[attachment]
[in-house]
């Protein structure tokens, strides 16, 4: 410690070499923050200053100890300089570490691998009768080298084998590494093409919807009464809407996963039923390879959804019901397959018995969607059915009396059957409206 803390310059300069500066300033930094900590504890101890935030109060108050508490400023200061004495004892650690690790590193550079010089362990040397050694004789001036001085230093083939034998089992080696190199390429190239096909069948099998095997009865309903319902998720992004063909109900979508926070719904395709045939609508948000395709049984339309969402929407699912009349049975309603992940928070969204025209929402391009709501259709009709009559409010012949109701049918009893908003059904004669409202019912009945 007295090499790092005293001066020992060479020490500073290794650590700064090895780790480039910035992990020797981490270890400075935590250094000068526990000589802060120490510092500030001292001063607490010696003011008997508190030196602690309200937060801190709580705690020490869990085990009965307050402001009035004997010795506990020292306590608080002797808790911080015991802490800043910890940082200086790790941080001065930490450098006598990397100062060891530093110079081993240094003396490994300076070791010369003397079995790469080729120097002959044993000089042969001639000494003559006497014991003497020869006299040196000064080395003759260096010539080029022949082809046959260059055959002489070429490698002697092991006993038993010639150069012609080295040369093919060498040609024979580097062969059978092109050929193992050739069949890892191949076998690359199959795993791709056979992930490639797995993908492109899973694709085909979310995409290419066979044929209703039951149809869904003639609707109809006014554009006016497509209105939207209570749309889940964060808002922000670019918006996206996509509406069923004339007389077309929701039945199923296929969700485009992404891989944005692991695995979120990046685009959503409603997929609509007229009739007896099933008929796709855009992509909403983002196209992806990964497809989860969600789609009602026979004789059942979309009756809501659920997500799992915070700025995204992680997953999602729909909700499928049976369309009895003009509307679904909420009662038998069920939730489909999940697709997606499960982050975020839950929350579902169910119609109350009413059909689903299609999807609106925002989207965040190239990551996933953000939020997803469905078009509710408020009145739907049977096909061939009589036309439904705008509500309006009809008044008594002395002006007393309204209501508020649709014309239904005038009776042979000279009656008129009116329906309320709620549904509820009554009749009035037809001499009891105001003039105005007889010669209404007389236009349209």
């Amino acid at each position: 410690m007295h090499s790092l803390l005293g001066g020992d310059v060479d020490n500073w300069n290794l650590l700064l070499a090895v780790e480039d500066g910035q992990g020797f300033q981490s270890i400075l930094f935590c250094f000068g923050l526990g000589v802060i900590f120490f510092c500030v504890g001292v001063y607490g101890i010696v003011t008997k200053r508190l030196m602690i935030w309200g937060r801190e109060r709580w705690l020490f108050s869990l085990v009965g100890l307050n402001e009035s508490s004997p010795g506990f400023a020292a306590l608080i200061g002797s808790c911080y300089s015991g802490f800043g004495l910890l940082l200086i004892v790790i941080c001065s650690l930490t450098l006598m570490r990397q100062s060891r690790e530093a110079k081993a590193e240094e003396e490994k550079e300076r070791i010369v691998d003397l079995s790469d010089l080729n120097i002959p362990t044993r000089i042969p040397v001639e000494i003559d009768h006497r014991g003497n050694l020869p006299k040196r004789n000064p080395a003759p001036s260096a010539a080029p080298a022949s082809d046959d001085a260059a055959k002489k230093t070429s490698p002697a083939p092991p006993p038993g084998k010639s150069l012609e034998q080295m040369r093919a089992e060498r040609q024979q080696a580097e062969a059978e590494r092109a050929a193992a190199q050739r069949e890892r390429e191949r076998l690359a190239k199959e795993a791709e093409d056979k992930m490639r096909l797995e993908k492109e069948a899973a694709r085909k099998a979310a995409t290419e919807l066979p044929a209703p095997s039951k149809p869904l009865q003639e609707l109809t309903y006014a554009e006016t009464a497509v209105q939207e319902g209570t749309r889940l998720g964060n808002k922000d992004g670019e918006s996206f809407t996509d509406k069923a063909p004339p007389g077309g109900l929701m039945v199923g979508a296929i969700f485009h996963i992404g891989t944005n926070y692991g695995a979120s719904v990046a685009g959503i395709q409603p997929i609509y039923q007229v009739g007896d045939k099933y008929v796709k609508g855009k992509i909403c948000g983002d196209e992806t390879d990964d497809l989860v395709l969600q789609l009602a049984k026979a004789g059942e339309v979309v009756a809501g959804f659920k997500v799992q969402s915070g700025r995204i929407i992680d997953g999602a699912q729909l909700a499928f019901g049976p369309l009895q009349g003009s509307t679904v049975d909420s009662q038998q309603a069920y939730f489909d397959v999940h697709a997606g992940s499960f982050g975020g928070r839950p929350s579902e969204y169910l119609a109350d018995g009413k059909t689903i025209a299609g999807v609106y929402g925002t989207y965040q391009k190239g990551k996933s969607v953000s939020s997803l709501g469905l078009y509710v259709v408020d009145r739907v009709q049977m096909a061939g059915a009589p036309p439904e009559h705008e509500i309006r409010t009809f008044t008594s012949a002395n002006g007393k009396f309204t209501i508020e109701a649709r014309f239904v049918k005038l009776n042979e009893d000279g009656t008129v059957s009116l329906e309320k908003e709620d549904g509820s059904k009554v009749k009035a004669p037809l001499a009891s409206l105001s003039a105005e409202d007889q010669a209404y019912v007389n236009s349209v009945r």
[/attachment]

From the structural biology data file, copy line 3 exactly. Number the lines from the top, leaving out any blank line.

């Amino acid at each position: 410690m007295h090499s790092l803390l005293g001066g020992d310059v060479d020490n500073w300069n290794l650590l700064l070499a090895v780790e480039d500066g910035q992990g020797f300033q981490s270890i400075l930094f935590c250094f000068g923050l526990g000589v802060i900590f120490f510092c500030v504890g001292v001063y607490g101890i010696v003011t008997k200053r508190l030196m602690i935030w309200g937060r801190e109060r709580w705690l020490f108050s869990l085990v009965g100890l307050n402001e009035s508490s004997p010795g506990f400023a020292a306590l608080i200061g002797s808790c911080y300089s015991g802490f800043g004495l910890l940082l200086i004892v790790i941080c001065s650690l930490t450098l006598m570490r990397q100062s060891r690790e530093a110079k081993a590193e240094e003396e490994k550079e300076r070791i010369v691998d003397l079995s790469d010089l080729n120097i002959p362990t044993r000089i042969p040397v001639e000494i003559d009768h006497r014991g003497n050694l020869p006299k040196r004789n000064p080395a003759p001036s260096a010539a080029p080298a022949s082809d046959d001085a260059a055959k002489k230093t070429s490698p002697a083939p092991p006993p038993g084998k010639s150069l012609e034998q080295m040369r093919a089992e060498r040609q024979q080696a580097e062969a059978e590494r092109a050929a193992a190199q050739r069949e890892r390429e191949r076998l690359a190239k199959e795993a791709e093409d056979k992930m490639r096909l797995e993908k492109e069948a899973a694709r085909k099998a979310a995409t290419e919807l066979p044929a209703p095997s039951k149809p869904l009865q003639e609707l109809t309903y006014a554009e006016t009464a497509v209105q939207e319902g209570t749309r889940l998720g964060n808002k922000d992004g670019e918006s996206f809407t996509d509406k069923a063909p004339p007389g077309g109900l929701m039945v199923g979508a296929i969700f485009h996963i992404g891989t944005n926070y692991g695995a979120s719904v990046a685009g959503i395709q409603p997929i609509y039923q007229v009739g007896d045939k099933y008929v796709k609508g855009k992509i909403c948000g983002d196209e992806t390879d990964d497809l989860v395709l969600q789609l009602a049984k026979a004789g059942e339309v979309v009756a809501g959804f659920k997500v799992q969402s915070g700025r995204i929407i992680d997953g999602a699912q729909l909700a499928f019901g049976p369309l009895q009349g003009s509307t679904v049975d909420s009662q038998q309603a069920y939730f489909d397959v999940h697709a997606g992940s499960f982050g975020g928070r839950p929350s579902e969204y169910l119609a109350d018995g009413k059909t689903i025209a299609g999807v609106y929402g925002t989207y965040q391009k190239g990551k996933s969607v953000s939020s997803l709501g469905l078009y509710v259709v408020d009145r739907v009709q049977m096909a061939g059915a009589p036309p439904e009559h705008e509500i309006r409010t009809f008044t008594s012949a002395n002006g007393k009396f309204t209501i508020e109701a649709r014309f239904v049918k005038l009776n042979e009893d000279g009656t008129v059957s009116l329906e309320k908003e709620d549904g509820s059904k009554v009749k009035a004669p037809l001499a009891s409206l105001s003039a105005e409202d007889q010669a209404y019912v007389n236009s349209v009945r």